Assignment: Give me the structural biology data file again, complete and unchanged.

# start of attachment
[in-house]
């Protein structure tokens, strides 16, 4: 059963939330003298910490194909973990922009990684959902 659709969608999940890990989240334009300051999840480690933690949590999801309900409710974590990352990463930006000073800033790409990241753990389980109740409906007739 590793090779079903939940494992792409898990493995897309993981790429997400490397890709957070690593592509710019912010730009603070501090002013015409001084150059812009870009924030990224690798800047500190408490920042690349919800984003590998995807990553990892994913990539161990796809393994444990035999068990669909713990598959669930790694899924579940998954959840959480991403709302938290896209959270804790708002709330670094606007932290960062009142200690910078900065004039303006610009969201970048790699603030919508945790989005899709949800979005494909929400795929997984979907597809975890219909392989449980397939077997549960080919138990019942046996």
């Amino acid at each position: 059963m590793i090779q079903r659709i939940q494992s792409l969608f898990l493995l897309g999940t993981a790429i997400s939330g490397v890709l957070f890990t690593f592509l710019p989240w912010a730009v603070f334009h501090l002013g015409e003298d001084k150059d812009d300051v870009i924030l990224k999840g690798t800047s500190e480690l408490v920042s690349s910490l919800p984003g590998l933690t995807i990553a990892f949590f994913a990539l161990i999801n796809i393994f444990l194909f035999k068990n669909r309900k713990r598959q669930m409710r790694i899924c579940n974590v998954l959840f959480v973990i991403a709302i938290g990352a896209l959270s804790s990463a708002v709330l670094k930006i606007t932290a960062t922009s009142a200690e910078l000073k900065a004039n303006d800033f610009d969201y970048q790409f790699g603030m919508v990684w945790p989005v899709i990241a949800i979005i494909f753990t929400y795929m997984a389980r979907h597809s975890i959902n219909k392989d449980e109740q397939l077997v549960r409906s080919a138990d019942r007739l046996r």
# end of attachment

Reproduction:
[in-house]
């Protein structure tokens, strides 16, 4: 059963939330003298910490194909973990922009990684959902 659709969608999940890990989240334009300051999840480690933690949590999801309900409710974590990352990463930006000073800033790409990241753990389980109740409906007739 590793090779079903939940494992792409898990493995897309993981790429997400490397890709957070690593592509710019912010730009603070501090002013015409001084150059812009870009924030990224690798800047500190408490920042690349919800984003590998995807990553990892994913990539161990796809393994444990035999068990669909713990598959669930790694899924579940998954959840959480991403709302938290896209959270804790708002709330670094606007932290960062009142200690910078900065004039303006610009969201970048790699603030919508945790989005899709949800979005494909929400795929997984979907597809975890219909392989449980397939077997549960080919138990019942046996």
């Amino acid at each position: 059963m590793i090779q079903r659709i939940q494992s792409l969608f898990l493995l897309g999940t993981a790429i997400s939330g490397v890709l957070f890990t690593f592509l710019p989240w912010a730009v603070f334009h501090l002013g015409e003298d001084k150059d812009d300051v870009i924030l990224k999840g690798t800047s500190e480690l408490v920042s690349s910490l919800p984003g590998l933690t995807i990553a990892f949590f994913a990539l161990i999801n796809i393994f444990l194909f035999k068990n669909r309900k713990r598959q669930m409710r790694i899924c579940n974590v998954l959840f959480v973990i991403a709302i938290g990352a896209l959270s804790s990463a708002v709330l670094k930006i606007t932290a960062t922009s009142a200690e910078l000073k900065a004039n303006d800033f610009d969201y970048q790409f790699g603030m919508v990684w945790p989005v899709i990241a949800i979005i494909f753990t929400y795929m997984a389980r979907h597809s975890i959902n219909k392989d449980e109740q397939l077997v549960r409906s080919a138990d019942r007739l046996r």